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See how many nurses Oregon will need by 2030
A perfect storm of factors taken all together could leave the world short of almost 5.7 million nurses by 2030, according to forecasts by Becker’s Hospital Review.
Issues in the United States contributing to this shortage include the baby boomer generation reaching retirement age, an increased need for health care as our population gets older, a lack of qualified educators, and the COVID-19 pandemic. While every state is feeling the effects of these factors, their intensity—and the amount to which they’ll affect the nursing supply—varies immensely.
NursingEducation.org used data from the Health Resources and Services Administration’s Health Workforce Simulation Model, which is an integrated health professions projection model that estimates the current and future supply of and demand for health care providers. The 2017 model, which is the most recent available, looks at the demographics of current health care providers, current and projected population numbers, and the state of the national economy and the labor market.
For this story, the states were ranked by the projected surplus of registered nurses in 2030, which is the percent change between the projected supply of RNs and the projected demand. A positive percentage means there is a projected surplus of nurses in 2030, and a negative percentage means there is a projected shortage of nurses. Any ties are broken by the projected surplus of licensed practical nurses in 2030.
Keep reading to see where your state falls in the rankings and what’s being done to help amend the crisis—whether improving the student-to-professional pipeline or providing monetary incentives.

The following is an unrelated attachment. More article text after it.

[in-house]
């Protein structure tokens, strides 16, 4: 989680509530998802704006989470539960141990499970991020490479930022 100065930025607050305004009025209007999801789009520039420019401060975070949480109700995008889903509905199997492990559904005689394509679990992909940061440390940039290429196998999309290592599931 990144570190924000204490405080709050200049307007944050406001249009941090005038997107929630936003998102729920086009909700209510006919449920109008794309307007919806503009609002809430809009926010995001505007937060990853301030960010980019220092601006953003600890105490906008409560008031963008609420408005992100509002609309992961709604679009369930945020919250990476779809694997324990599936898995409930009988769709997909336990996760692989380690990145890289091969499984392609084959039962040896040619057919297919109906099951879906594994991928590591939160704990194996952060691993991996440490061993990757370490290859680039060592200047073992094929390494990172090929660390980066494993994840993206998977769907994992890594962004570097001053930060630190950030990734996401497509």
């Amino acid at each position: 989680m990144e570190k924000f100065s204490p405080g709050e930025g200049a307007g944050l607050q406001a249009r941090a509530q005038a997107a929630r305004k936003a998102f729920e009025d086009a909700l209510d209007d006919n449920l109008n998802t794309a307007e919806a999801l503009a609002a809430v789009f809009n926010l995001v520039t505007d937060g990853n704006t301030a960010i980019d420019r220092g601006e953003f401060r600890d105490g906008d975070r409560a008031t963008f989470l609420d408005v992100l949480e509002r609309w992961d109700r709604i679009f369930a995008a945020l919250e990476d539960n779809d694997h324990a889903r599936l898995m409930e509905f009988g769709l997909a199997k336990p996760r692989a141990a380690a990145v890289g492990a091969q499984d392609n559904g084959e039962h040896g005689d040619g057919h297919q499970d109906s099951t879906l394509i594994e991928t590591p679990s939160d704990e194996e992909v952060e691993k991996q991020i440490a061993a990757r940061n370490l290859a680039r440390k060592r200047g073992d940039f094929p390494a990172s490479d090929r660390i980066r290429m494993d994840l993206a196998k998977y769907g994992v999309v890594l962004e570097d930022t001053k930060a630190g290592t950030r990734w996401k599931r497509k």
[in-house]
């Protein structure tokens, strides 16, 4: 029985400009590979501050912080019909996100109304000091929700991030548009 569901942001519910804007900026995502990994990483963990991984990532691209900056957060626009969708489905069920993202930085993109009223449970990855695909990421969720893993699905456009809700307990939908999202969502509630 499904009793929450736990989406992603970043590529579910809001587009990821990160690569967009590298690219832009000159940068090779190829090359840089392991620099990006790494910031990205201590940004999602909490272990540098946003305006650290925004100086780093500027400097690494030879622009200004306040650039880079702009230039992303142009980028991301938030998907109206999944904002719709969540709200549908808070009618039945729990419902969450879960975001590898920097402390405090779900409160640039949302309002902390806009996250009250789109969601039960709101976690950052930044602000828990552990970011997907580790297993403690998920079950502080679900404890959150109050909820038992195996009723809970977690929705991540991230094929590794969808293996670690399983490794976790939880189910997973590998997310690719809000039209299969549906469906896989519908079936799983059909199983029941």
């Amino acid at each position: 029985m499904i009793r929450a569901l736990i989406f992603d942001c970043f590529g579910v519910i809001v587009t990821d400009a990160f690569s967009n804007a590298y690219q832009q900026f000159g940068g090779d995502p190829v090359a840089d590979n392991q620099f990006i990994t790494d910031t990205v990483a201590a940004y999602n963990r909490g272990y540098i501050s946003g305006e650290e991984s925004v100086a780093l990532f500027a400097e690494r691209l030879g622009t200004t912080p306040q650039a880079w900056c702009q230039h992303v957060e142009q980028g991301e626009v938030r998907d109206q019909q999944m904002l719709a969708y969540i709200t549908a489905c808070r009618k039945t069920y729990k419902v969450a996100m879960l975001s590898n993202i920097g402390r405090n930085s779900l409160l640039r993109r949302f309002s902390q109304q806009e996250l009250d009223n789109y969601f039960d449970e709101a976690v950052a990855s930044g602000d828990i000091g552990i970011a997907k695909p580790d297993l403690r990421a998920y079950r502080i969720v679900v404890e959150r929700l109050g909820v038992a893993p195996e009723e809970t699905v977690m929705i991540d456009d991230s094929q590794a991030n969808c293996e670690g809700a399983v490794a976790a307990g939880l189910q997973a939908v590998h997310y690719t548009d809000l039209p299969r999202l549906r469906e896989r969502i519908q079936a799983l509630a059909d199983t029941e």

Oregon by the numbers
– Projected surplus of registered nurses in 2030: 6.5%
— 2030 projected demand for registered nurses: 38,600
— 2030 projected supply of registered nurses: 41,100
– Projected surplus of licensed practical nurses in 2030: 6.5%
— 2030 projected demand for licensed practical nurses: 4,600
— 2030 projected supply of licensed practical nurses: 4,900
In 2019, Oregon upped its commitment to the Health Care Provider Incentive Fund from $16 million to $17.6 million. The money in this fund is used to motivate health care workers to find employment in rural and medically underserved parts of the state, through loan repayment, loan forgiveness, insurance subsidies, and scholarships. The increase in spending is sure to attract more and better-qualified nurses in the years to come.
Keep reading to see the states that will need nurses the most and least by 2030, or check out the full national story here.
States that will need nurses the most by 2030
– Projected shortage of registered nurses in 2030: 22.7%
#2. South Carolina
– Projected shortage of registered nurses in 2030: 16.6%
#3. South Dakota
– Projected shortage of registered nurses in 2030: 14.0%
States that will need nurses the least by 2030
#1. Washington D.C.
– Projected surplus of registered nurses in 2030: 282.6%
– Projected surplus of registered nurses in 2030: 50.9%
#3. New Mexico
– Projected surplus of registered nurses in 2030: 44.9%
This story originally appeared on NursingEducation and was produced and distributed in partnership with Stacker Studio.